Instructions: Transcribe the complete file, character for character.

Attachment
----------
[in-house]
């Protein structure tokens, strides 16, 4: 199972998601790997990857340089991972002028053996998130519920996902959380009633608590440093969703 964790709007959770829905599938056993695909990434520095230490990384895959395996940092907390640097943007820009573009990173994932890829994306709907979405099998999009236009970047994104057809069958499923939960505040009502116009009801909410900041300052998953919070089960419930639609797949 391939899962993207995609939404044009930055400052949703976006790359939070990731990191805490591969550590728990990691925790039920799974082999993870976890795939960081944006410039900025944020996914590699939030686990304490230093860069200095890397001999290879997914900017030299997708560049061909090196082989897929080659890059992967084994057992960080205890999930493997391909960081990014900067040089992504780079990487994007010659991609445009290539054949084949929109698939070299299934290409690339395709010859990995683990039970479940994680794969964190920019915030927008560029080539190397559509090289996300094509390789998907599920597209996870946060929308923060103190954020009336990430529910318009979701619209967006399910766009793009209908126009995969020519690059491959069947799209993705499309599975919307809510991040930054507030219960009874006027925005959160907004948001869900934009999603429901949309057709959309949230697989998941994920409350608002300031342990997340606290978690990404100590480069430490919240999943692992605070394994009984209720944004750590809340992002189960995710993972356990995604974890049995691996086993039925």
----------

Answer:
[in-house]
């Protein structure tokens, strides 16, 4: 199972998601790997990857340089991972002028053996998130519920996902959380009633608590440093969703 964790709007959770829905599938056993695909990434520095230490990384895959395996940092907390640097943007820009573009990173994932890829994306709907979405099998999009236009970047994104057809069958499923939960505040009502116009009801909410900041300052998953919070089960419930639609797949 391939899962993207995609939404044009930055400052949703976006790359939070990731990191805490591969550590728990990691925790039920799974082999993870976890795939960081944006410039900025944020996914590699939030686990304490230093860069200095890397001999290879997914900017030299997708560049061909090196082989897929080659890059992967084994057992960080205890999930493997391909960081990014900067040089992504780079990487994007010659991609445009290539054949084949929109698939070299299934290409690339395709010859990995683990039970479940994680794969964190920019915030927008560029080539190397559509090289996300094509390789998907599920597209996870946060929308923060103190954020009336990430529910318009979701619209967006399910766009793009209908126009995969020519690059491959069947799209993705499309599975919307809510991040930054507030219960009874006027925005959160907004948001869900934009999603429901949309057709959309949230697989998941994920409350608002300031342990997340606290978690990404100590480069430490919240999943692992605070394994009984209720944004750590809340992002189960995710993972356990995604974890049995691996086993039925």